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Old 09-11-2014, 05:13 PM   #4
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You should probably trim them a bit.

If you are going to run relatively soft springs you will need to give yourself a decent amount of travel on the track. That will mean raising the car considerably if you are sporting flatbrim ride heights on the street. Track and street obviously require different optimum adjustments.

You will need the big sways with those springs and tires, too.

Once you are at the track put zip ties tightly around the shock rod just above the shock body. After a track session, see how high the shock body pushed the zip tie. If all of the way to the bump stop, increase your ride height (unless you hit a curb or had an "off" or some other catastrophe). This method will also help you to determine if you need stronger springs if you change tire compounds later.
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Old 09-11-2014, 07:34 PM   #5
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Thanks, sixshooter, that's exactly the kind of info I'm looking for. I'm thinking, cutting 10-15mm off the bump stops.

What I'm wondering now, though, is if I raise the car high enough, will I run out of droop travel? Is there any way to calculate/make an educated guess about this? Is there an ideal bump-to-droop travel ratio? I read an old post (by ooby_dooby, in 04) that a good ratio is 60% bump, 40% rebound. Is that a good rule of thumb?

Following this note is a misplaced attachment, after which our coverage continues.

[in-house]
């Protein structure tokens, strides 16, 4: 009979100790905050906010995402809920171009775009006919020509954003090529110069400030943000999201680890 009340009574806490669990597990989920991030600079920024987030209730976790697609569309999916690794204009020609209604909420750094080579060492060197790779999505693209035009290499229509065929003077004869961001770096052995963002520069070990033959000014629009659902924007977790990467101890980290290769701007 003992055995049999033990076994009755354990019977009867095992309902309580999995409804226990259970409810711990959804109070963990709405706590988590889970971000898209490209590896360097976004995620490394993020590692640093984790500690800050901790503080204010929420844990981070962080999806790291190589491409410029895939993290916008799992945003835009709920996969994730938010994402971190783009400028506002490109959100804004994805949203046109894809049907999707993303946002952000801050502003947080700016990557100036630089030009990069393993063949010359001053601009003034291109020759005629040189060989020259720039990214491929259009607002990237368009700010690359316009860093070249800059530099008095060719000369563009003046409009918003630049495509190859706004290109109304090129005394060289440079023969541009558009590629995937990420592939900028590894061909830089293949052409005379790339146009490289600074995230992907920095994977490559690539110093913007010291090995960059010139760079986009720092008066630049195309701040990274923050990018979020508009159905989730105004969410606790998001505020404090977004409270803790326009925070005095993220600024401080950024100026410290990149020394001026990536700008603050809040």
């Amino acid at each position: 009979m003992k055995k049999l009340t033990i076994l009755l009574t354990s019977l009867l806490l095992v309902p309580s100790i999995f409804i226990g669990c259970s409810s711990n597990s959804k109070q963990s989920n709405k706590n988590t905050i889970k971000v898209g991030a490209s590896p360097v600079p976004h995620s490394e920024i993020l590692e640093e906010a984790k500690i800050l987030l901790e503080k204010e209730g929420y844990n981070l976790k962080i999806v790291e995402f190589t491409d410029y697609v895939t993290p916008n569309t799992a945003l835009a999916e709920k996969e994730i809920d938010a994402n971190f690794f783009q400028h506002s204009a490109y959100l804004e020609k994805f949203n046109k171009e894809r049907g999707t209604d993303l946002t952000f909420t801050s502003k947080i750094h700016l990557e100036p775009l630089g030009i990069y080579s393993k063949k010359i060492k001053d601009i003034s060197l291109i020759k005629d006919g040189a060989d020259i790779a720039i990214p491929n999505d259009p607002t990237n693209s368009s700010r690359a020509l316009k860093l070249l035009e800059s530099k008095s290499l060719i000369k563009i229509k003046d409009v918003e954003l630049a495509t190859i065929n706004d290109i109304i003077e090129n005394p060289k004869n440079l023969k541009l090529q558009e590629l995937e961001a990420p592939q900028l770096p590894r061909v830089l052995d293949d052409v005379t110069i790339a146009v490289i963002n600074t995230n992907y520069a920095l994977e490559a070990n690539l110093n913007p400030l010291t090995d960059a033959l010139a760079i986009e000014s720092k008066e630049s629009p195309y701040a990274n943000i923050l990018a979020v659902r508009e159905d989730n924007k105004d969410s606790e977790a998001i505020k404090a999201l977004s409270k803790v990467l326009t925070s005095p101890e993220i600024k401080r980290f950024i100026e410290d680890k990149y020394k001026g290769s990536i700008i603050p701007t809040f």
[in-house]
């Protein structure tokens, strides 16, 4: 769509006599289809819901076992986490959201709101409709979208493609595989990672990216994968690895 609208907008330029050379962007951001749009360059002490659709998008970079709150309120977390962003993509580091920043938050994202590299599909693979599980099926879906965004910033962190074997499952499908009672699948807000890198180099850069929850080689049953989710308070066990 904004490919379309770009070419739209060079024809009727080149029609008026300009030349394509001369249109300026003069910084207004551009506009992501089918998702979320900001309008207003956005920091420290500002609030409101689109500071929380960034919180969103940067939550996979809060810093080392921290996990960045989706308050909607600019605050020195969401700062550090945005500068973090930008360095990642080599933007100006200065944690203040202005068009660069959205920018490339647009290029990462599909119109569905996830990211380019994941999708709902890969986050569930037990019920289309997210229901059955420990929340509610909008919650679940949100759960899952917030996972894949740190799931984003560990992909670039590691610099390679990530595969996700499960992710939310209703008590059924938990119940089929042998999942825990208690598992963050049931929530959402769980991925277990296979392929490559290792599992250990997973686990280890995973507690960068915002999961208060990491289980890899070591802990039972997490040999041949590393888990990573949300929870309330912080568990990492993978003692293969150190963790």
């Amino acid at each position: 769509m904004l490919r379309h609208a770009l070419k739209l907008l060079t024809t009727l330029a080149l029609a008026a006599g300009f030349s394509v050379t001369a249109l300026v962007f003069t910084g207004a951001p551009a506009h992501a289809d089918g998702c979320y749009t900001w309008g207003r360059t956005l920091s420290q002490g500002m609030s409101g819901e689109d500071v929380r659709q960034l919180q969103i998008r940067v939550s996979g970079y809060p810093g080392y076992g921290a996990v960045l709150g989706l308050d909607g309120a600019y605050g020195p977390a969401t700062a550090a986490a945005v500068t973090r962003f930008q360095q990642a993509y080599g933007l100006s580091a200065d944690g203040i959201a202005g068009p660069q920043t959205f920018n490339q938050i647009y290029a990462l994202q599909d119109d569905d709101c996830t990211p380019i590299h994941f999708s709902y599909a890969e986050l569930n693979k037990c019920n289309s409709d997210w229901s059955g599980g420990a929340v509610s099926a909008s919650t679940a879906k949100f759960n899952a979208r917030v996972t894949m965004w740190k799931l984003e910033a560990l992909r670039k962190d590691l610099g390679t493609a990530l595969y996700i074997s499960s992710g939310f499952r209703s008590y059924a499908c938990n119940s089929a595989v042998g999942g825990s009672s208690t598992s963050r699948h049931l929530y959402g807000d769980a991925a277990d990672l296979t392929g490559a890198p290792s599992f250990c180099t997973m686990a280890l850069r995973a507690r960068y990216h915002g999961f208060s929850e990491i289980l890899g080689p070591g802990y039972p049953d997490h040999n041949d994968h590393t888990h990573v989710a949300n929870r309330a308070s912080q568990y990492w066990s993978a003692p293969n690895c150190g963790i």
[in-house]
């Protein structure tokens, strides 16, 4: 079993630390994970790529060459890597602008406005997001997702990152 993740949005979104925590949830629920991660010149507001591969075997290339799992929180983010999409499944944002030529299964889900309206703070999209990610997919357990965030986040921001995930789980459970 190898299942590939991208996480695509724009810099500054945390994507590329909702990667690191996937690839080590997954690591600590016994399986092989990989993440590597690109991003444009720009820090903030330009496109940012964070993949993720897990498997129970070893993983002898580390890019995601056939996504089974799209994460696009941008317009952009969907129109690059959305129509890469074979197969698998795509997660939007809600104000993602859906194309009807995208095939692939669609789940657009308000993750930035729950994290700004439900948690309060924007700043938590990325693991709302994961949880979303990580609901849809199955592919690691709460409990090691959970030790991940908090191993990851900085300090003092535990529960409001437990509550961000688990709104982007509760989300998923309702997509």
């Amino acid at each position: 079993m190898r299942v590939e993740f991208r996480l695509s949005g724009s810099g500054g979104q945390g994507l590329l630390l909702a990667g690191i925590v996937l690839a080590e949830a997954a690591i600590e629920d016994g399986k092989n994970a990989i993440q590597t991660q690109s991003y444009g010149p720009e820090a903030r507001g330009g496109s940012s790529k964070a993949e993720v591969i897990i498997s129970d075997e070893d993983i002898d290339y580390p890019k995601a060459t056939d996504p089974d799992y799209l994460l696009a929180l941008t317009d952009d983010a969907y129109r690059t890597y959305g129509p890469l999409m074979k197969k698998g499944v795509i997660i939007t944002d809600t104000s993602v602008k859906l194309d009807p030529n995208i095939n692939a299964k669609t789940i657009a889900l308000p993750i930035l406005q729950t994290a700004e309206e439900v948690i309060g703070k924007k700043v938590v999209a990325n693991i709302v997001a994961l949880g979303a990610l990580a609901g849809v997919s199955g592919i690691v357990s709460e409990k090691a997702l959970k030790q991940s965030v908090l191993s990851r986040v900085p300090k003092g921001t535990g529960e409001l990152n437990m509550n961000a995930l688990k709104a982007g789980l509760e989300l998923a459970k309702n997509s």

I know all this can be determined empirically, but I don't want to set everything up the way I want (NB top hats, 450/280 springs, 225 tires) only to find the struts are too short, which would necessitate swapping for a whole new setup entirely.
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Old 09-12-2014, 07:59 PM   #6
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Bump travel will keep you from ending up kissing a concrete wall. Droop travel will give you a few tenths faster lap time. You are on street tires. Which is more pertinent to you?

Seriously, when you are tracking out of turn 12 at Road Atlanta and the car is leaned over against the bumpstops on the outside and then you hit the elevated rumble strips at the outside edge of the track as you track out at 90+mph, you need that extra bump travel before you contact the bump stops. Otherwise the only place your car can absorb the compression is in the sidewall of the tire. And that would cause a loss of pavement contact that could result in a spin. And you don't want to spin there.

That's the why.

An inside tire lifting in a hairpin is much less sensational because it has so little of the grip at that point anyway.
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Old 09-13-2014, 12:05 AM   #7
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Quote:
Originally Posted by sixshooter View Post
An inside tire lifting in a hairpin is much less sensational because it has so little of the grip at that point anyway.
+1 for sixshooter's example.
I saw Bob Bundy's inside front lifting at MRLS when I followed for half laps when he passed me. He is fast as ****, so I wouldnt worry about droop travel in your situation.
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Old 09-15-2014, 03:27 AM   #8
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Yeah, inside front matters even less than inside rear (which matters a little)

-Ryan